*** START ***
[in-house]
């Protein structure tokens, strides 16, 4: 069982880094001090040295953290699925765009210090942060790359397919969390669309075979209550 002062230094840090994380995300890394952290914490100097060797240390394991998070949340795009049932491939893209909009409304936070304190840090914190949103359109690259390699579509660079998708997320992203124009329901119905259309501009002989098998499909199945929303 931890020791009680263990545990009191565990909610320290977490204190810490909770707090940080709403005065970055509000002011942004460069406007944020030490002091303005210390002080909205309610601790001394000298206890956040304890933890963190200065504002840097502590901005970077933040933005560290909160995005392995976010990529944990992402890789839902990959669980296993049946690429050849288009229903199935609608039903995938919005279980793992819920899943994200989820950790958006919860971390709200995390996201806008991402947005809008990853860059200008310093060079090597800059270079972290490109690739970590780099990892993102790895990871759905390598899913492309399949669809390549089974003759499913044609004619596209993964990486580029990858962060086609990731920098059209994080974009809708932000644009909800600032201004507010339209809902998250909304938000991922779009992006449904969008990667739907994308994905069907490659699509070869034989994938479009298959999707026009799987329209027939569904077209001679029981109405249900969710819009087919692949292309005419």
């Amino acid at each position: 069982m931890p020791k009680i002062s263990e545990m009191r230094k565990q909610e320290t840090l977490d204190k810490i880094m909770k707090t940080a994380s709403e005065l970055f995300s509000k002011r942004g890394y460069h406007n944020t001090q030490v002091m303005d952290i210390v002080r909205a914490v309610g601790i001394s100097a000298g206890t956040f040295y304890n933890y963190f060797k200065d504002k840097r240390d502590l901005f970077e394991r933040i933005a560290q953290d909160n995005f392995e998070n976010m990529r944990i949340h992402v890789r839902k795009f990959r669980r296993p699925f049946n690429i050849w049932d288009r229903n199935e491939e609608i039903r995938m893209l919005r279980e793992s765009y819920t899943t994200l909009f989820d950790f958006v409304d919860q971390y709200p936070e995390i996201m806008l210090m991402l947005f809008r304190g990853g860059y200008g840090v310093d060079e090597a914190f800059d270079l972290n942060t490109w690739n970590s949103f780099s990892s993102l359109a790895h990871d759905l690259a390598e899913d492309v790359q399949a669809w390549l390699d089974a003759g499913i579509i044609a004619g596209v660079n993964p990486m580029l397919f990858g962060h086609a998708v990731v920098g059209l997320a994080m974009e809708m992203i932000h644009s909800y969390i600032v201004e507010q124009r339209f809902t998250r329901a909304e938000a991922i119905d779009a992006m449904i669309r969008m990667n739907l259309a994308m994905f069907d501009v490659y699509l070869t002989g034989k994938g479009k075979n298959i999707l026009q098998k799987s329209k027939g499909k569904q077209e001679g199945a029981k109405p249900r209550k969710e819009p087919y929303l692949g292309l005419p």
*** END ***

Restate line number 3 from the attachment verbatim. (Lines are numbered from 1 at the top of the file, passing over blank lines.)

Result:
């Amino acid at each position: 069982m931890p020791k009680i002062s263990e545990m009191r230094k565990q909610e320290t840090l977490d204190k810490i880094m909770k707090t940080a994380s709403e005065l970055f995300s509000k002011r942004g890394y460069h406007n944020t001090q030490v002091m303005d952290i210390v002080r909205a914490v309610g601790i001394s100097a000298g206890t956040f040295y304890n933890y963190f060797k200065d504002k840097r240390d502590l901005f970077e394991r933040i933005a560290q953290d909160n995005f392995e998070n976010m990529r944990i949340h992402v890789r839902k795009f990959r669980r296993p699925f049946n690429i050849w049932d288009r229903n199935e491939e609608i039903r995938m893209l919005r279980e793992s765009y819920t899943t994200l909009f989820d950790f958006v409304d919860q971390y709200p936070e995390i996201m806008l210090m991402l947005f809008r304190g990853g860059y200008g840090v310093d060079e090597a914190f800059d270079l972290n942060t490109w690739n970590s949103f780099s990892s993102l359109a790895h990871d759905l690259a390598e899913d492309v790359q399949a669809w390549l390699d089974a003759g499913i579509i044609a004619g596209v660079n993964p990486m580029l397919f990858g962060h086609a998708v990731v920098g059209l997320a994080m974009e809708m992203i932000h644009s909800y969390i600032v201004e507010q124009r339209f809902t998250r329901a909304e938000a991922i119905d779009a992006m449904i669309r969008m990667n739907l259309a994308m994905f069907d501009v490659y699509l070869t002989g034989k994938g479009k075979n298959i999707l026009q098998k799987s329209k027939g499909k569904q077209e001679g199945a029981k109405p249900r209550k969710e819009p087919y929303l692949g292309l005419p």